US financial regulators have closed Silicon Valley Bank and taken control of its deposits, the Federal Deposit Insurance Corporation announced on Friday.
At the moment it is the largest US bank failure since the global financial crisis more than a decade ago.
The collapse of SVB, a key player in the tech and venture capital community, leaves companies and wealthy individuals largely unsure of what will happen to their money.
According to press releases from regulators, the California Department of Financial Protection and Innovation closed SVB and named the FDIC as the receiver.
FDIC has in turn created the Deposit Insurance National Bank of Santa Clara, which now holds the insured deposits from SVB.
FDIC said in the announcement that insured depositors will have access to their deposits no later than Monday morning while SVB’s branch offices will also reopen at that time, under the control of the regulator.
According to the press release, SVB’s official checks will continue to clear.
The FDIC’s standard insurance covers up to $250,000 per depositor, per bank, for each account ownership category. The FDIC said uninsured depositors will get receivership certificates for their balances.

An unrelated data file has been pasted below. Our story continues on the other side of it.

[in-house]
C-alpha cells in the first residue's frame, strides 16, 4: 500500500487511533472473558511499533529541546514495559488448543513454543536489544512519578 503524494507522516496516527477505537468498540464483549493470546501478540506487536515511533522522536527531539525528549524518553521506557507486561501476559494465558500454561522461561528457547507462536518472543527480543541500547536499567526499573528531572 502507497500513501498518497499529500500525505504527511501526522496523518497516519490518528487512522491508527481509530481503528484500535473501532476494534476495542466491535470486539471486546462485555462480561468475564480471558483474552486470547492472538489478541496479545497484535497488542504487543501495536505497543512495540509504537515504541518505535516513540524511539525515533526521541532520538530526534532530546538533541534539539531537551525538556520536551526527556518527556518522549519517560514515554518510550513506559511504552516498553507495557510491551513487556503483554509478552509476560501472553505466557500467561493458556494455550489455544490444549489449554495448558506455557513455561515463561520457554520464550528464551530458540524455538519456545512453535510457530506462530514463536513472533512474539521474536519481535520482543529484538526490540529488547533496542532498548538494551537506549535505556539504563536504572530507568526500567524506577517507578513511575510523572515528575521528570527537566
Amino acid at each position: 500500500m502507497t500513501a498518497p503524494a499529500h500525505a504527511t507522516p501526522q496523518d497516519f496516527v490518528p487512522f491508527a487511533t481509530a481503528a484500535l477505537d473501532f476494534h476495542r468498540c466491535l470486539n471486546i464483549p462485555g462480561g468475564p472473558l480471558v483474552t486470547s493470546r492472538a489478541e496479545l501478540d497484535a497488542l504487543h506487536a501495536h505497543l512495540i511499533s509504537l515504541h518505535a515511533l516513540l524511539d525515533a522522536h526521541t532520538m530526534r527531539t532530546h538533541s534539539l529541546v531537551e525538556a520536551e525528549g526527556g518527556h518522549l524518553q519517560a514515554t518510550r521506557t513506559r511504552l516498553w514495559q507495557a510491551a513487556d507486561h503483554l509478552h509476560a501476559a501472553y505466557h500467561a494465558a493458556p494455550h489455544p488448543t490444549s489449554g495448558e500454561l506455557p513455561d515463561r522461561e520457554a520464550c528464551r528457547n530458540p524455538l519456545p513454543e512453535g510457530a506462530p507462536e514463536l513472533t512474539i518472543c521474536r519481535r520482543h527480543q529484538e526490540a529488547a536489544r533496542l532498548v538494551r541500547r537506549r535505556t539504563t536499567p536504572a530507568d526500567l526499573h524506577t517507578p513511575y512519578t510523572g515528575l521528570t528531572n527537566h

The regulator further added that, it will pay uninsured depositors an advanced dividend within the next week, with potential additional dividend payments as the regulator sells SVB’s assets.
Whether depositors with more than $250,000 ultimately get all their money back will be determined by the amount of money the regulator gets as it sells Silicon Valley assets or if another bank takes ownership of the remaining assets.
As of the end of last December, SVB had roughly $209 billion in total assets and $175.4 billion in total deposits, according to the press release. The FDIC said it was unclear what portion of such deposits were above the insurance limit.
The last US bank failure of this size was Washington Mutual in 2008, which had $307 billion in assets.
Writing by Tersoo Nicholas